For Daxma, “Unmarked Boxes” Hold Sorrow and Joy (Early Album Stream)
What makes truly emotional music powerful isn't just how agonizingly it portrays suffering, but how well it also manages to convey the entire spectrum of emotion. On their upcoming album "Unmarked Boxes," Californian post-metallers Daxma capture feelings of grief, sadness, and loss in exquisite detail—and what makes their portrayal of these heartfelt emotions so poignant is the valleys of hope and confidence their doom-laden post metal soars through when it's not spelunking the depths of doubt and despair. The climbing and falling moments that connect these extremes, full of momentous energy, are like that brief period right before tears come: pure emotion welling up and rushing through the blood, bottled up and peaking before it can be vented.
The band's post-metal sound, rich with heavy riffs when it counts, is a swelling blend of everything from gentle shades of violin and minimalist percussion to titanic walls of noise and furor. Fully enveloping the listener, it billows with brassy warmth like a far-off horn signalling to someone lost at sea, growing stronger and more persuasive the longer you listen. Enjoy the full experience now, as we're premiering the full album below:
Daxma's outpouring of feelings is intense enough that the band resorts to other languages when English fails to capture the necessary complexity. Words that aren't quite translatable to English serve as titles for two tracks midway: "Hiraeth," a Welsh word roughly meaning homesickness, and "Saudade," a Portuguese word equating to deep longing. Both of these words are hyper-condensed pools of emotion in themselves and really need a paragraph or so to convey their full meaning—or, I suppose, a set of powerfully-wrought tracks. While "Hiraeth" rallies for multiple waves of heavier, crashing sound that wreak emotional havoc, "Saudade" more gently reflects on what's lost and perhaps never found. In the narrative of the entire album, inspired by a 13th century poem, these gloomy moments are perhaps unavoidable, but not the end: each loss is only a harbinger of something new to come.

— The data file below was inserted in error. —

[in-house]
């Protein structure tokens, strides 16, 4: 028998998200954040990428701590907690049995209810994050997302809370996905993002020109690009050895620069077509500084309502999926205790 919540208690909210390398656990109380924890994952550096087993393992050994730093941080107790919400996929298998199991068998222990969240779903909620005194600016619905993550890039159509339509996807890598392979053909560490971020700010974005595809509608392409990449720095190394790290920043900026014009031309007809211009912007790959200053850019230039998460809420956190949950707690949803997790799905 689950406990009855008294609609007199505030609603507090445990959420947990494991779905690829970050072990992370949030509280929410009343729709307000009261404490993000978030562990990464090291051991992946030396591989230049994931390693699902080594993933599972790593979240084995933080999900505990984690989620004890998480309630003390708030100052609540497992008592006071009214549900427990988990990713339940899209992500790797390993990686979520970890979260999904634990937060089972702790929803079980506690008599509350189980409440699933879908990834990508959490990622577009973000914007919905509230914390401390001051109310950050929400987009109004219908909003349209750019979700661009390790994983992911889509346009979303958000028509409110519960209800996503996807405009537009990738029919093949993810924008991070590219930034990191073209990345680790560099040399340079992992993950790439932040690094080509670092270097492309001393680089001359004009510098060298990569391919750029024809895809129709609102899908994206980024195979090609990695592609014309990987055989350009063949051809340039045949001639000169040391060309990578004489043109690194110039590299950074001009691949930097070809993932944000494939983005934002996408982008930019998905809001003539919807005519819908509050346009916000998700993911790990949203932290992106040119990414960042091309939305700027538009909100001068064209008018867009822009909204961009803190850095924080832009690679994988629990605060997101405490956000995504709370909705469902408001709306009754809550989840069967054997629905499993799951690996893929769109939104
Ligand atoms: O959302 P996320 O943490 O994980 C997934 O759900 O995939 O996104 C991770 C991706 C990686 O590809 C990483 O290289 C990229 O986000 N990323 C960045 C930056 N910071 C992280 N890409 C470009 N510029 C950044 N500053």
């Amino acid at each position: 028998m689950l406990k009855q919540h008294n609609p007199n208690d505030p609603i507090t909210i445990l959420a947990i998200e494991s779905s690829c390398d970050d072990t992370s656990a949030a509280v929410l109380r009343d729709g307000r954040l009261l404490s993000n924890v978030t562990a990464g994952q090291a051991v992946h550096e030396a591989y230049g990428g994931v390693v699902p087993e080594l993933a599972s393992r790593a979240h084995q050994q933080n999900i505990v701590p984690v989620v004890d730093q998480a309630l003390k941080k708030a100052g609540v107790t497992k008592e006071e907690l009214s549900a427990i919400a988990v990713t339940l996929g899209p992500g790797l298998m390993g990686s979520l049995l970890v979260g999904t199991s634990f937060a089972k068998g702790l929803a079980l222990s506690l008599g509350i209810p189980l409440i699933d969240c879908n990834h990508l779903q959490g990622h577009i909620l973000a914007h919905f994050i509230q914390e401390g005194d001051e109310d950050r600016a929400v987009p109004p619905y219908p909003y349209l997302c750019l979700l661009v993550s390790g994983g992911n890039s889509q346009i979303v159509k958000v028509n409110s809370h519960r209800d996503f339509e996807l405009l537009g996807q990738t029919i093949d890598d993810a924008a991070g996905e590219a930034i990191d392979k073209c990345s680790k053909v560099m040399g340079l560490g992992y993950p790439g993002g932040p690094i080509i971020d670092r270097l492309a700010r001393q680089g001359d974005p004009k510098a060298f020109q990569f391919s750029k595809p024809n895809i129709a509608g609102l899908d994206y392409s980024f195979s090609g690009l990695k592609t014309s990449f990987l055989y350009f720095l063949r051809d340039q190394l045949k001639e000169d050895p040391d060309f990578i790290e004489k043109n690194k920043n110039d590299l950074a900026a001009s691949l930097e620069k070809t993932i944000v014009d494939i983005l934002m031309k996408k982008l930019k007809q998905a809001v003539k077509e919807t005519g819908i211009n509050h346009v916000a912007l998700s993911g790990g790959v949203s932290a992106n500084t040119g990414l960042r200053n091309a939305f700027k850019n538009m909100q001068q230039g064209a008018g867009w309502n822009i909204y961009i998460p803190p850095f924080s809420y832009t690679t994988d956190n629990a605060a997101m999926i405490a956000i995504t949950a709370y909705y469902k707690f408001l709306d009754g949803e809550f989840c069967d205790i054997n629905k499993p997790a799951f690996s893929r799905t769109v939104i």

The band explains further:
Unmarked Boxes is named after and directly inspired by the 13th-century Persian poet Rumi's poem, the opening lines of which, ‘Don’t grieve, anything you lose comes back in another form’ comprise the song titles of the latter half of the album. While our previous releases were thematically connected to various philosophical and anti-capitalist political traditions, “Unmarked Boxes” explores difficult personal topics such as grief, depression, longing, and the process of overcoming. As a band, we have been working on this material for some time, only recently feeling like we've undergone the musical and spiritual growth necessary to achieve our vision and put this album out into the world.